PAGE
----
The largest retrospective study ever done to assess the impact of hepatic arterial infusion (HAI) chemotherapy on survival outcomes in people with colorectal cancer with liver metastases has shown that the addition of HAI extends survival by almost two years.
The results of the study, conducted at Memorial Sloan Kettering (MSK) over a 21-year period and published in June 2017 in the Journal of Clinical Oncology, are remarkable considering that those in the HAI group had more-advanced disease before treatment. (1)
Colorectal cancer is the third most common cancer in the United States, with an annual incidence of 137,000 people, (2) and it is a major cause of death. (3) In patients with metastatic disease over half of the patients will develop liver metastases, a leading cause of mortality. For patients who undergo tumor resection, the overall survival rate at ten years is typically about 20 percent for patient receiving systemic alone after resection. (4)
Unfortunately, after resection, most people develop recurrent disease,4 and the liver is the only site of first recurrence for about half of all people. (5) Systemic chemotherapy has traditionally been the standard of care to delay or prevent disease recurrence. However, randomized controlled trials have not demonstrated a significant difference in overall survival compared with those who did not receive systemic chemotherapy. (6), (7)
For more than 30 years, medical and surgical oncologists at MSK have been pioneering liver-directed HAI chemotherapy, a treatment approach that is demonstrating significantly improved survival rates for people with colorectal cancer with resectable colorectal liver metastases. MSK is one of a few centers in the United States using the technique, and we recently shared our expertise with medical and surgical oncologists visiting from several institutions around the country and Europe to learn from our team.
HAI Provides a Significant Survival Advantage
HAI involves surgically implanting a pump about the size of a hockey puck under the skin between the ribs and pelvis. This occurs during the same surgery as the tumor resection. The pump delivers chemotherapy to the liver through the hepatic artery, which supplies most of the blood to colorectal liver metastases. The agents deployed have a high first-pass extraction in the liver, allowing the use of high doses with limited systemic impact.
From 1992 to 2012, we evaluated 2,368 people who had complete tumor resection and compared survival rates for the group that received perioperative HAI with the group that did not. All of them also received standard systemic chemotherapy. (1)
For the HAI group (n=785), median overall survival was 67 months compared with 44 months for the non-HAI group (n=1,583, p < .001). Five-year overall survival was 53 percent for the HAI group compared with 38 percent for the group that did not receive a pump (p < .001), and ten-year survival rates were 38 percent and 23 percent (p < .001), respectively. (1)
We also examined data for the most recent cohort of 1,442 people to see if our findings would hold, given that during the 21-year period, more-modern systemic chemotherapy agents became available. The results were similar: The median overall survival was 67 months with HAI and 47 months without (p < .001). (1)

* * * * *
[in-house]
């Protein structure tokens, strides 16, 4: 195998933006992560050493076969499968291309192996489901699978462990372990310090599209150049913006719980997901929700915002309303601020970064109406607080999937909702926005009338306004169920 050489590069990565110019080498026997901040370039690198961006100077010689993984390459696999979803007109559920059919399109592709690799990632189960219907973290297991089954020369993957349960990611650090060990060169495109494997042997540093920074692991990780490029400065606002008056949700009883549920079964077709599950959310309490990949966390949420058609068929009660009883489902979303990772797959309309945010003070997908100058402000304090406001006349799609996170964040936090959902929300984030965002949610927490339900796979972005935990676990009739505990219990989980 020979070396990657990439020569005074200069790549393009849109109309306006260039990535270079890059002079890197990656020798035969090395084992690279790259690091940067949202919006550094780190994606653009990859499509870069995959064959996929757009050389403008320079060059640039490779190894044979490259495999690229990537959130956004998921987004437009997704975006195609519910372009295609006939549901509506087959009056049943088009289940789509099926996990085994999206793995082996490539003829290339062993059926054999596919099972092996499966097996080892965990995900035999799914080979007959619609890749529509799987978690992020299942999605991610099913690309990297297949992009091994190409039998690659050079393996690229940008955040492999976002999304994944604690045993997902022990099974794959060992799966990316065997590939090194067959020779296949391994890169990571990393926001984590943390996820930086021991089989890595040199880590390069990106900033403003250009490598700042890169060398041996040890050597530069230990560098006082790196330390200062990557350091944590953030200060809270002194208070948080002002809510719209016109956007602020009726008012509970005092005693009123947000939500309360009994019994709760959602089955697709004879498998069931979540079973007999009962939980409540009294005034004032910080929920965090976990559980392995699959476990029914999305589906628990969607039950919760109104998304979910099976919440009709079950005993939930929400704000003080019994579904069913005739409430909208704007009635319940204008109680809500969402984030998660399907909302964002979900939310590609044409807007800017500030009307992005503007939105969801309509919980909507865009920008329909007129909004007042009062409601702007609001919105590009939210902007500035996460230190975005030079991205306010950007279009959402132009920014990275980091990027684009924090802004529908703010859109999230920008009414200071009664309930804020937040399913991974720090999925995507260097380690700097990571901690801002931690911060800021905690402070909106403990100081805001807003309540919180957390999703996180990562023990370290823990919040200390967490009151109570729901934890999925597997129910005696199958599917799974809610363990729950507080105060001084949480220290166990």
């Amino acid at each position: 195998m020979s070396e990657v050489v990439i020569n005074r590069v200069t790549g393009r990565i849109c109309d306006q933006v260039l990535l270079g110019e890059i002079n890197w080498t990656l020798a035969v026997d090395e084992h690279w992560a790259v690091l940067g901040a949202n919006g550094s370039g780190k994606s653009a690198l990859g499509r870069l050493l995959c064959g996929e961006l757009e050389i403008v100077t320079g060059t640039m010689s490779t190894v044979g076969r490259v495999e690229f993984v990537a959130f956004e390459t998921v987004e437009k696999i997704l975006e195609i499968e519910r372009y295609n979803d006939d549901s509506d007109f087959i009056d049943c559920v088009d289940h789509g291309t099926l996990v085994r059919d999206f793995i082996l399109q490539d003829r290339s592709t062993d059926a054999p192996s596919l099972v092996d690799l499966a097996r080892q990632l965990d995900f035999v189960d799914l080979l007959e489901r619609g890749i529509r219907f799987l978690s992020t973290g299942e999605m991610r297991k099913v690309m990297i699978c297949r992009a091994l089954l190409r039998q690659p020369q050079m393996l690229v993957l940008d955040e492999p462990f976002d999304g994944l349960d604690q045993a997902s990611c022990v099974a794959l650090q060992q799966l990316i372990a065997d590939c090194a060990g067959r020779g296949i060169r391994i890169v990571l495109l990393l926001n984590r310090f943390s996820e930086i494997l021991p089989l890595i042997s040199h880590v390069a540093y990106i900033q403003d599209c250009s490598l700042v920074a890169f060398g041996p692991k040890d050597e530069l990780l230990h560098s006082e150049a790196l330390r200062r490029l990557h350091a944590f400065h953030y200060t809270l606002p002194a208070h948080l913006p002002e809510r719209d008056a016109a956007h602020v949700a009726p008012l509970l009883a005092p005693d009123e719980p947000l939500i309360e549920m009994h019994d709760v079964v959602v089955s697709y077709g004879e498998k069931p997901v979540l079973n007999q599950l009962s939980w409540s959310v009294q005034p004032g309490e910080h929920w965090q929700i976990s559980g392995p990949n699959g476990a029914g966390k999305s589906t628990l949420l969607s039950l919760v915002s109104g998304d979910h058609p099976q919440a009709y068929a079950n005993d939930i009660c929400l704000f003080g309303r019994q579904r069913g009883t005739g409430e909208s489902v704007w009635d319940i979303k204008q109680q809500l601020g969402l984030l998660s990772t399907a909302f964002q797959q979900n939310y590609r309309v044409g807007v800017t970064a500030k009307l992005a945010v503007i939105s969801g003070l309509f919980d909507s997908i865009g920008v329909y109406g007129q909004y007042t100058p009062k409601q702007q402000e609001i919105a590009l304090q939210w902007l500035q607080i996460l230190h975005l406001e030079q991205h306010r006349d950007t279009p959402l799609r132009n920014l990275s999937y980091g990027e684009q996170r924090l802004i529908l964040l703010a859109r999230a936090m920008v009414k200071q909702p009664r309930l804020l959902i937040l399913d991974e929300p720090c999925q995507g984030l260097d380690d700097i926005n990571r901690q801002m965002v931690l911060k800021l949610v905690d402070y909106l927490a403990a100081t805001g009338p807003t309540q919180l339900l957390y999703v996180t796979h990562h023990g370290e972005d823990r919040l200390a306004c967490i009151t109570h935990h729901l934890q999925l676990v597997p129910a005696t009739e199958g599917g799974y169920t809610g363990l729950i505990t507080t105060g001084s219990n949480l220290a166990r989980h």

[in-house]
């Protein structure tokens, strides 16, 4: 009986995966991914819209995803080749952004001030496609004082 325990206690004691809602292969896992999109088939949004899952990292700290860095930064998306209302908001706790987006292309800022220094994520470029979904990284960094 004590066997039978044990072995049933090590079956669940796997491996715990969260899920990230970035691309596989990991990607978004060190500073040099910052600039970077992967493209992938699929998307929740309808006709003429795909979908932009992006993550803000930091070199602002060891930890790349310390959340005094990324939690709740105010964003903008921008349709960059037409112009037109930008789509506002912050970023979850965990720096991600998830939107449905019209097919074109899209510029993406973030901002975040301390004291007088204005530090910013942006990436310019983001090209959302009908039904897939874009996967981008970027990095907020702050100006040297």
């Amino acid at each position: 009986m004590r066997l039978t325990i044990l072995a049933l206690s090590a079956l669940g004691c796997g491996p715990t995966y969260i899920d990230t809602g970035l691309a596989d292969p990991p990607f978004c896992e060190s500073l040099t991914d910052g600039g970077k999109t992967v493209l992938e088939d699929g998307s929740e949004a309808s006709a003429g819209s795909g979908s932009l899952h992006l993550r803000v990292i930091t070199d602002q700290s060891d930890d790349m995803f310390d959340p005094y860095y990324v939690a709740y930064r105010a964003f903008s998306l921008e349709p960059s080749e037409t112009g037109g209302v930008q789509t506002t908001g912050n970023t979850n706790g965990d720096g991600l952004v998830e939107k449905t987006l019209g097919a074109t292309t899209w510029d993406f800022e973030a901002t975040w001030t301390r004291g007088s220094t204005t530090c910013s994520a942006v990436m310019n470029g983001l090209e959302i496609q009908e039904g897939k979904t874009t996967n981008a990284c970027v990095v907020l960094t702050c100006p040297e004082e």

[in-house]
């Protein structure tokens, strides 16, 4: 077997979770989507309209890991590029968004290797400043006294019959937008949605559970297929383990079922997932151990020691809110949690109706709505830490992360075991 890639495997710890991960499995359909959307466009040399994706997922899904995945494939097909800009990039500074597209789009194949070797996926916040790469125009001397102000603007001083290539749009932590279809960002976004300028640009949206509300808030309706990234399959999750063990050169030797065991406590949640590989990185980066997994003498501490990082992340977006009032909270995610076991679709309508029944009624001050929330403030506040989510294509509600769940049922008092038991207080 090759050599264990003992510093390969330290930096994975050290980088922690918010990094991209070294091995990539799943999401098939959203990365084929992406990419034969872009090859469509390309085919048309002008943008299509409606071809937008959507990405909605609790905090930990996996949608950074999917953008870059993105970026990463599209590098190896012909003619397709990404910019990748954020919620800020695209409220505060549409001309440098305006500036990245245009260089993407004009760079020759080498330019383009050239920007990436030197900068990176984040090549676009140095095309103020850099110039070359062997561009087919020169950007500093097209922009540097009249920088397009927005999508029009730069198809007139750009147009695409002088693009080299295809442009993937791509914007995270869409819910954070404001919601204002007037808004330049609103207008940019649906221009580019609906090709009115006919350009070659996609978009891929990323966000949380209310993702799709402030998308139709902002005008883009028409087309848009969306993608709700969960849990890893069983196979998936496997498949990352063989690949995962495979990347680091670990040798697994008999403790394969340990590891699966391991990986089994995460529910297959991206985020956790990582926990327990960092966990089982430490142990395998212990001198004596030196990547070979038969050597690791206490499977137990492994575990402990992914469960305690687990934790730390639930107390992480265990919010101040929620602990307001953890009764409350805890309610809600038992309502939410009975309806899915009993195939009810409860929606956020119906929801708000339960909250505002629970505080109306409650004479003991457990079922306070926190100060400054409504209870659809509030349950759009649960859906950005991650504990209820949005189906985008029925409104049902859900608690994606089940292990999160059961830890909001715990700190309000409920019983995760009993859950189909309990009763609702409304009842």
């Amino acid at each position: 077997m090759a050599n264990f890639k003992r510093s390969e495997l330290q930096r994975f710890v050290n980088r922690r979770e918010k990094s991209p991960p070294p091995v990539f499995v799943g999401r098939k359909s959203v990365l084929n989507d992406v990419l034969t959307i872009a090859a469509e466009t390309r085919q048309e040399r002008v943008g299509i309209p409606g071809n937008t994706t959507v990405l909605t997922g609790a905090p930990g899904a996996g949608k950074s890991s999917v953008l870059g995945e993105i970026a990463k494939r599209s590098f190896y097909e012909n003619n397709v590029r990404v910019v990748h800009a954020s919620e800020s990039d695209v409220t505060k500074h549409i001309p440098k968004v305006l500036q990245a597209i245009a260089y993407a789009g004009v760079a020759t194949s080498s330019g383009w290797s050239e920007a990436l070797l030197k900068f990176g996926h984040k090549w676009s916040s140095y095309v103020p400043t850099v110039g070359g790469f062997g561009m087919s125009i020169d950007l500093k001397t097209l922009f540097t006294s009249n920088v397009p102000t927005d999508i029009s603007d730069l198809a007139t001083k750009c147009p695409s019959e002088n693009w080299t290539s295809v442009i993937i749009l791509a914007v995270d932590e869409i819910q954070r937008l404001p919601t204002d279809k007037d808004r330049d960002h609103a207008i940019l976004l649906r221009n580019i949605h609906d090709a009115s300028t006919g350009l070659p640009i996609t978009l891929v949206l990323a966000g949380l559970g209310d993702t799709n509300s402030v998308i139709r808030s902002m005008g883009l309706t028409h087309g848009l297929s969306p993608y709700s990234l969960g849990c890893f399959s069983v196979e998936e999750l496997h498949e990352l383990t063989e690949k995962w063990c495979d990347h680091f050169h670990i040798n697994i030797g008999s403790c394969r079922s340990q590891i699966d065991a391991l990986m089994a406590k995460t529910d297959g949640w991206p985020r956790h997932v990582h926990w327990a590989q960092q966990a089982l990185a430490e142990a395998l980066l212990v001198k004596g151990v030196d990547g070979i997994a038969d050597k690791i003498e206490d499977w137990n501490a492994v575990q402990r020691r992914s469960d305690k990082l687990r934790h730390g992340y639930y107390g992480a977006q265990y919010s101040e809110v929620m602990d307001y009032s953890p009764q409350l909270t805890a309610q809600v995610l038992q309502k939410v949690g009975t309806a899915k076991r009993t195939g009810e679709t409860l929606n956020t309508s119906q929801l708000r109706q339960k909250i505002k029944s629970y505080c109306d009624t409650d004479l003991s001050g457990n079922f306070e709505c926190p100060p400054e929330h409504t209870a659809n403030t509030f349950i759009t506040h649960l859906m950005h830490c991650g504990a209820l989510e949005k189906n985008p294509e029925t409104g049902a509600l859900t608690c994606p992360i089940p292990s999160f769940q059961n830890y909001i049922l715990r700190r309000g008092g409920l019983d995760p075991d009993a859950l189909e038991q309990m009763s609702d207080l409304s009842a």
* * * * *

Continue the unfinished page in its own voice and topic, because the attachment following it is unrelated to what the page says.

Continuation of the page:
Additionally, we identified who was most likely to benefit from HAI — those with node-negative colorectal cancer (129 months survival with HAI chemotherapy compared with 51 months without, p < .001) and a low clinical risk score (89 months with HAI compared with 53 months without, p < .001). (1)Back to top
Achieving Higher Survival Rates
In our recently published study of MSK patients with metastatic colorectal cancer who received liver tumor resection, HAI, and systemic chemotherapy, we examined survival outcomes for those treated before and after 2003. The group treated after 2003 experienced significantly higher five- and ten-year survival rates, 78 percent and 61 percent, respectively, compared with 56 percent and 40 percent, respectively, for the group treated before 2003. (8)
The higher survival rates for the most recent group reflect the development of new systemic chemotherapy agents, such as irinotecan and oxaliplatin molecular targeted agents, such as vascular endothelial growth factor inhibitors and epidermal growth factor inhibitors; and improvements in surgical techniques. At the time of publication, median overall survival had not been reached for the group treated after 2003. (8)
Given the greatly improved survival outcomes possible today, we recommend that people with resectable disease undergo resection and see a multidisciplinary team of cancer care experts to consider HAI chemotherapy. It is a complex treatment protocol that requires skill and experience: Surgical pump placement after resection requires learning about 25 procedures; avoiding biliary toxicity requires intensive management by a medical oncologist; and nuclear medicine specialists, interventional radiologists, and gastroenterologists should also be involved to manage potential complications, such as bleeding or ulcer disease.
At MSK, we are conducting clinical trials to look for new ways to improve survival outcomes for our patients, including those with unresectable tumors. For example, we have a phase II trial underway to evaluate the use of HAI and intravenous chemotherapy compared with intravenous chemotherapy alone in people with inoperable colorectal liver metastases.
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